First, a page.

Brain Health and Football

Is it worth it?

Brain Health and Football

Irene Coria, Staff Writer

Football is the most popular sport in the United States. People go into the NFL and play all around the world traveling to different fields and fans cheering everywhere. The glory of the game attracts many, however, it attracts even young kids, and they begin wanting to play the sport. Many people may not know the dangers of allowing young people to play because it’s such a common sport, but football can cause lasting damage to the brain. When talking about football, people focus on the points and victories, but not the aftermath. Football causes serious brain injury for teenagers and young children because they’re playing when their brains are still developing. 

The hits players take during practice and during the game damage their brains throughout the season and lead to a decrease in mental capacity down the road. The bodies of people in high school are still developing, and constantly stunting such growth or damaging the body in day-to-day collisions in blistering heat can be detrimental. Tackle-football has been the cause of several deaths. According to American Journal of Sports Medicine, deaths can be caused by cardiac failure, brain injury, and heat illness, and there is an average of 12 deaths per year in high school tackle-football. “During practice and during games, a single player can sustain close to 1,000 hits to the head, in only one season, without any documented or reported incapacitating concussion.” The continual impact to the brain can cause serious issues for players as they go from the field to the classroom.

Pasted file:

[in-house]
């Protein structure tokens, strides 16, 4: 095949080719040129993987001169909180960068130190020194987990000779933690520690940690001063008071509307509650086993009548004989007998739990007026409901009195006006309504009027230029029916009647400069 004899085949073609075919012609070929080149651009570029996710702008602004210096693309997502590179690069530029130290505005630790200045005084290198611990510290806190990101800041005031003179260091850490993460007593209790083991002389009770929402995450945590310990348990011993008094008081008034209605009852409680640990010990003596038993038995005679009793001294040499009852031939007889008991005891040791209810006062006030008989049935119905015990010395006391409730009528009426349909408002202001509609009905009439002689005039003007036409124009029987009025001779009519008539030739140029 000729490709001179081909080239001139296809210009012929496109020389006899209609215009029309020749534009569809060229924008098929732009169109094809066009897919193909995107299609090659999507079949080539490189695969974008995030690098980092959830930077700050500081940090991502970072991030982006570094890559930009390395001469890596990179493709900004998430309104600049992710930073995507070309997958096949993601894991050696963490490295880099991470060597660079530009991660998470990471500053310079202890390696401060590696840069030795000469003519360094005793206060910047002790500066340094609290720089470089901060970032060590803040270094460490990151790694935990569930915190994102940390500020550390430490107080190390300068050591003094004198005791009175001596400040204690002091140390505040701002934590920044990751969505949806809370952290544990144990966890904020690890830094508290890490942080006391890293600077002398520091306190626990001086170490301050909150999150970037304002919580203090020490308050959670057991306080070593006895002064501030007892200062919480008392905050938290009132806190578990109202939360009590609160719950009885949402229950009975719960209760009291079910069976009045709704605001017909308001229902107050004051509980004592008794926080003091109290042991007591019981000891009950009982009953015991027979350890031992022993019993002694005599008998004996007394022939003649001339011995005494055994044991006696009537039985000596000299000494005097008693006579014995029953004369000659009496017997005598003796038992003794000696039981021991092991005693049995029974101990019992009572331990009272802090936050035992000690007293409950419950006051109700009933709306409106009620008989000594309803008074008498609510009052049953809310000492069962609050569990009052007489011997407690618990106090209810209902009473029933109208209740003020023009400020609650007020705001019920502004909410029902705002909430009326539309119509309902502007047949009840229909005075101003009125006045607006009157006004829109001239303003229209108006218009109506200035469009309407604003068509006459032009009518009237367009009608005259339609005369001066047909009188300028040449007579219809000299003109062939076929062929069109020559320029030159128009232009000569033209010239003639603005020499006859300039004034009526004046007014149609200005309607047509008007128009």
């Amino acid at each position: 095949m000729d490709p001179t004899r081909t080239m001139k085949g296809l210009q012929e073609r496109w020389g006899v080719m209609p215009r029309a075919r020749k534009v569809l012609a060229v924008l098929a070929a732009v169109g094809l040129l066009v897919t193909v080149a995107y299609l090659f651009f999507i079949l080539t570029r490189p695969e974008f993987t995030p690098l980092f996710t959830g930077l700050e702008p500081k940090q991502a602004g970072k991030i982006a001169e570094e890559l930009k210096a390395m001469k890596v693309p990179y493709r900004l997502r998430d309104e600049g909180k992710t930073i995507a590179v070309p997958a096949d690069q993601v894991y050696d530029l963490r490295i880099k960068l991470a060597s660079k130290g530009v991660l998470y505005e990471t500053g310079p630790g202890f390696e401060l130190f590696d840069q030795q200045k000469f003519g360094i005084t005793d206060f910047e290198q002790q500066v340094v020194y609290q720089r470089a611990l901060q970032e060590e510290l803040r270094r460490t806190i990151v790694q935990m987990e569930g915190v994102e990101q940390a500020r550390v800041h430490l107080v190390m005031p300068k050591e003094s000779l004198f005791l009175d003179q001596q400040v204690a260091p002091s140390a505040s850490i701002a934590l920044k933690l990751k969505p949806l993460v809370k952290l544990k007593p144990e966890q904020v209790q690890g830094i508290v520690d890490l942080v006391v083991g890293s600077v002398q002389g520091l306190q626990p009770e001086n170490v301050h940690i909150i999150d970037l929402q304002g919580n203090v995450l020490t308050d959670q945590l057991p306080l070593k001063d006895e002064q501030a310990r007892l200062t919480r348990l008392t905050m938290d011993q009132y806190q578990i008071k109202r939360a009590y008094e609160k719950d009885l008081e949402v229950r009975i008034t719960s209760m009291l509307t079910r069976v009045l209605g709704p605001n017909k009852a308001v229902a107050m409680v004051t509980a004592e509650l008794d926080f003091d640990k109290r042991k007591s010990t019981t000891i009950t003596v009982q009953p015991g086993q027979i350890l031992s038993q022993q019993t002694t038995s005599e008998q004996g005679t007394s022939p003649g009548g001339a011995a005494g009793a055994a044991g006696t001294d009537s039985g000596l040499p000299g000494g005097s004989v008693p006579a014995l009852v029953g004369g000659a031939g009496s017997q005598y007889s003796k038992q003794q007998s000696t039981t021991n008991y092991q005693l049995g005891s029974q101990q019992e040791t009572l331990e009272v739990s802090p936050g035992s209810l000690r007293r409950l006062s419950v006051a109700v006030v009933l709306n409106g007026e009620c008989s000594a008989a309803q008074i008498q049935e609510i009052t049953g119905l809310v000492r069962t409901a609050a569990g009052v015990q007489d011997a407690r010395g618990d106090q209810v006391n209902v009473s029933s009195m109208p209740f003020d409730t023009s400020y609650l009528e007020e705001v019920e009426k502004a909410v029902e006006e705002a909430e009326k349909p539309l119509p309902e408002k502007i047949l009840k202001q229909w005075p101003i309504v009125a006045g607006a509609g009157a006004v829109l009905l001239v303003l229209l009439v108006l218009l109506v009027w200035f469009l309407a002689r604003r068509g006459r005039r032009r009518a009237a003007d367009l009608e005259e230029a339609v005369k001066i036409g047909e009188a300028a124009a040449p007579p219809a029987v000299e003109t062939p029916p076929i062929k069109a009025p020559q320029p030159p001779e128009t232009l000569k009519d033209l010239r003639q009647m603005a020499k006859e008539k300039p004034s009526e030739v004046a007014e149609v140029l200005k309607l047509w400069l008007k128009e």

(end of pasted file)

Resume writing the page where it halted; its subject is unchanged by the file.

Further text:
“Such repeated blows over several years, no doubt, can result in permanent impairment of brain functioning, especially in a child,” stated Bennet Omaha, the co-founder and director of the Brain Injury Research Institute at West Virginia University.

In another study, Purdue University researchers followed a football team from Lafayette, Indiana.  The athletes wore special helmets with sensors that measured the number and severity of head impacts. The researchers also put the players in an MRI scanner to measure their brain activity while the students took a test of thinking and memory. After the season was over, they compared the brain scans with the hits. Each player logged from 200 to more than 1,800 hits to the head in a single season. Over two seasons, six players had concussions, but 17 others showed brain changes even though they didn’t have concussions. 

These are all examples of why playing football at such a young age is a risk. As more information comes to light, a good move would be to encourage young people to pursue other sports with less chance of brain injury